A Champion By Any Other Name Would Be Just as Profitable

Speaking of what makes a "true champion" and the continuing destruction of college football, I read this absurd story from Lester Munson on the latest meddling of Congress into the BCS:

Federal legislation that will lead to a college football playoff tournament will move a step closer to reality on Wednesday in a hearing before a subcommittee of the U.S. House of Representatives.

The Subcommittee on Commerce, Trade, and Consumer Protection will consider a bill that would allow the Federal Trade Commission (FTC) to prohibit any bowl game from calling itself a "national championship" unless the game is "the final game of a single elimination post-season playoff system." The subcommittee is expected to vote on the proposal on Wednesday after a line-by-line consideration of the bill.

Written and sponsored by Rep. Joe Barton (R-Tex.), the bill is a direct attack on the BCS and, if enacted, would bring the long simmering controversy over the BCS to an end. In a legislative process that is long and can be tortuous, the hearing is a significant step. This is the furthest any bill on the BCS controversy has ever progressed on Capitol Hill.

I'm not going to argue that this represents a stupid government intervention into private economic affairs or a blatant attack on free speech. That is obviously true.

No, what interests me about this story is Munson's belief that this bill would "would bring the long simmering controversy over the BCS to an end." I think it's quite clear that it wouldn't. Since Congress has not (yet) decided it can impose a playoff system, it's working through its authority over false advertising. So you can't call something a "championship". Who cares?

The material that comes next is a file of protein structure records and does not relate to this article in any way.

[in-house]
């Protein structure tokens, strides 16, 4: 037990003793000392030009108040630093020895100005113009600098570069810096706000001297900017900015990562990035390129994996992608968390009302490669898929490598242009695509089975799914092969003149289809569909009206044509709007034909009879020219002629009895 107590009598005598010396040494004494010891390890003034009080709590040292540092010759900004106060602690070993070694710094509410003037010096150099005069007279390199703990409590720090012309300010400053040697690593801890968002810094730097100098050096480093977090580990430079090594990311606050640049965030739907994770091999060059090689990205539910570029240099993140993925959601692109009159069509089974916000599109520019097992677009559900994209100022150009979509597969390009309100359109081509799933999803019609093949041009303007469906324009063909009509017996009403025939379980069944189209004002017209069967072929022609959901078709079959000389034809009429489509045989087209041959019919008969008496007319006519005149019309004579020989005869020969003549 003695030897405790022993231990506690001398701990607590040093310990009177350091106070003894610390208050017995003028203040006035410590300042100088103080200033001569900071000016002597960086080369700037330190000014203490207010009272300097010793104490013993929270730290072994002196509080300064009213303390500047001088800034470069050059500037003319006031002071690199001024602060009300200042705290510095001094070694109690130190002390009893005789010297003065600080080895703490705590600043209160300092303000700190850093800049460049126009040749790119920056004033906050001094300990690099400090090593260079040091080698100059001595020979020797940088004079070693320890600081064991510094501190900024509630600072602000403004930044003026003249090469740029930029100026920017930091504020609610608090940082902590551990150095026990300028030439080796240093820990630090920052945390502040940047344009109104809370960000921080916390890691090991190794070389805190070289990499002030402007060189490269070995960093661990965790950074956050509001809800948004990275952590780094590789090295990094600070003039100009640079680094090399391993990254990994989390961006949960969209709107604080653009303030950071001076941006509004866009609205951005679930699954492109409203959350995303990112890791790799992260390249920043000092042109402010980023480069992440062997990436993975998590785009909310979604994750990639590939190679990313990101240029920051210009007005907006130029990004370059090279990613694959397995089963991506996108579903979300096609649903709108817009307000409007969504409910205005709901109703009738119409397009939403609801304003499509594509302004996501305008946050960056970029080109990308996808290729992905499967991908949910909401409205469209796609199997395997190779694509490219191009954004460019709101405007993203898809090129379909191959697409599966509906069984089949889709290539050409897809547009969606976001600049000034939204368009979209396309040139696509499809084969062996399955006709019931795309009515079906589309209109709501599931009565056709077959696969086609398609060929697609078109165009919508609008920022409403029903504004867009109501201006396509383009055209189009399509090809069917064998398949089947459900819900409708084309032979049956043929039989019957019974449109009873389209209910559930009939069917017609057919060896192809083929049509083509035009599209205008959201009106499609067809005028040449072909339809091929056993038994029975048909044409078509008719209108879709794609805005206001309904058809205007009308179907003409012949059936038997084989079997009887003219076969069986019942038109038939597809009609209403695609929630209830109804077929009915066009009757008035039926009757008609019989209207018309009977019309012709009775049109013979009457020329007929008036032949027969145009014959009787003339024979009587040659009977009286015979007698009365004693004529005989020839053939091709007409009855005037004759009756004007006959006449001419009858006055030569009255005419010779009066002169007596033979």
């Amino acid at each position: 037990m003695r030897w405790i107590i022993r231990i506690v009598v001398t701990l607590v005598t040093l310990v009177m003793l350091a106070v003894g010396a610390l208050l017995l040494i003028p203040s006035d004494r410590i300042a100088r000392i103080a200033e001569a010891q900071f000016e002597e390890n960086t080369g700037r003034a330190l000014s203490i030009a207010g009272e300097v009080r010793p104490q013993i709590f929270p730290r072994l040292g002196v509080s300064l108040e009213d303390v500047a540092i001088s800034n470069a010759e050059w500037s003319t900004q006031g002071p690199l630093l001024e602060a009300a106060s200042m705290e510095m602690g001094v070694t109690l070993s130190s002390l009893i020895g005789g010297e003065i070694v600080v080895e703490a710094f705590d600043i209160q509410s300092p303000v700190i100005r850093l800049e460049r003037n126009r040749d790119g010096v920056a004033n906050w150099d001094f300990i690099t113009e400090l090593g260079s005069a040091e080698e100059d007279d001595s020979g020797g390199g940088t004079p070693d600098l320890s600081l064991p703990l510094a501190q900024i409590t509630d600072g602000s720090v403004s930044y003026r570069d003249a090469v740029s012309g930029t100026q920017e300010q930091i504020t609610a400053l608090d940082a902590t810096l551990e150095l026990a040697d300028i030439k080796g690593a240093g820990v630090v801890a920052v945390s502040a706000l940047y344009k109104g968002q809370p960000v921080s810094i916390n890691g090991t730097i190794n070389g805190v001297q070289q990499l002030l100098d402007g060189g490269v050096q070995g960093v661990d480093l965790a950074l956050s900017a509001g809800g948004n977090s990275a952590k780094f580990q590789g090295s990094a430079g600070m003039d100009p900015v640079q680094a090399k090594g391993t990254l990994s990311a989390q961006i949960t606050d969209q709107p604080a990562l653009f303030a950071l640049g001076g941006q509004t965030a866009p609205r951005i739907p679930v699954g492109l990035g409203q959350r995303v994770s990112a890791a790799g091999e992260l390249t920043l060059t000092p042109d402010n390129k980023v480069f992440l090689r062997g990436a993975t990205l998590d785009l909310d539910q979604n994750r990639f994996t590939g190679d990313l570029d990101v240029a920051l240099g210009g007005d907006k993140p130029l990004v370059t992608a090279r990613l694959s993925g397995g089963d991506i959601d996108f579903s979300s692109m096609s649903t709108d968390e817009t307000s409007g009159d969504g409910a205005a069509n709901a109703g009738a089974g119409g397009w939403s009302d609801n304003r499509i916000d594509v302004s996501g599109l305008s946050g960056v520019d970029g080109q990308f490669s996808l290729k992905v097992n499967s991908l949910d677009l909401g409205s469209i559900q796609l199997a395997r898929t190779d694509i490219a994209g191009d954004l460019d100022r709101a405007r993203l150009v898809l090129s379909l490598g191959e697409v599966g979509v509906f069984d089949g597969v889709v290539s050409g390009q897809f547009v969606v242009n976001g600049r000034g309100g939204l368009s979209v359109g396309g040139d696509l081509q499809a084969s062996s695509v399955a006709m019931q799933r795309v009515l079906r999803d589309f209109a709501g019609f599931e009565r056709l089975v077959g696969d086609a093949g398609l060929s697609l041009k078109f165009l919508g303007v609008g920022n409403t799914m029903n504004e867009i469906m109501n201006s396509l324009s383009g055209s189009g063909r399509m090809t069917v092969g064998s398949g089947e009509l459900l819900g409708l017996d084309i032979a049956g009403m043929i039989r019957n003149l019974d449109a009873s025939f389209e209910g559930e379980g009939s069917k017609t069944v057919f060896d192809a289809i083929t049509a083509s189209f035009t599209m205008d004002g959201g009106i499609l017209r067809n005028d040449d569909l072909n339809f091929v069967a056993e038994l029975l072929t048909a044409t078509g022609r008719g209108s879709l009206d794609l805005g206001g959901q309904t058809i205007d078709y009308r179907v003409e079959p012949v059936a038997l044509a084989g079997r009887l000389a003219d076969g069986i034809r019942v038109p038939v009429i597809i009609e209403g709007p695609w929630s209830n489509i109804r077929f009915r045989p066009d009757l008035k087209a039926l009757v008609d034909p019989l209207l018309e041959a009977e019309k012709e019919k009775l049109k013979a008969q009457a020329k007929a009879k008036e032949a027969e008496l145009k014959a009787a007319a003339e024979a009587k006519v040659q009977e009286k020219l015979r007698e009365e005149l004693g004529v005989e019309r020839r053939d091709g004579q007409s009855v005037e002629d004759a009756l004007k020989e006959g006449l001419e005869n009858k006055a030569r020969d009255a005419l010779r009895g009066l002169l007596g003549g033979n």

Does anyone honestly think the NCAA wouldn't respond to this either by (1) calling the championship game something else like the "Awesome Megabowl!", or (2) just doing away with the BCS and going back to the old system. After all, everyone on Earth will know when a matchup between a #1 and a #2 is coming, and that it almost certainly will decide who ends up winning the polls. How much can the words "national champion" be worth in advertising? It has got to be smaller than what the schools would give up through the destruction of the bowl system.

Now, I'm virtually alone in viewing that as a good thing, since I'm anti-playoffs for sporting reasons. But even if you are a proponent of playoffs, given the money at stake, wouldn't that strike you as a far more likely outcome than acquiescence?

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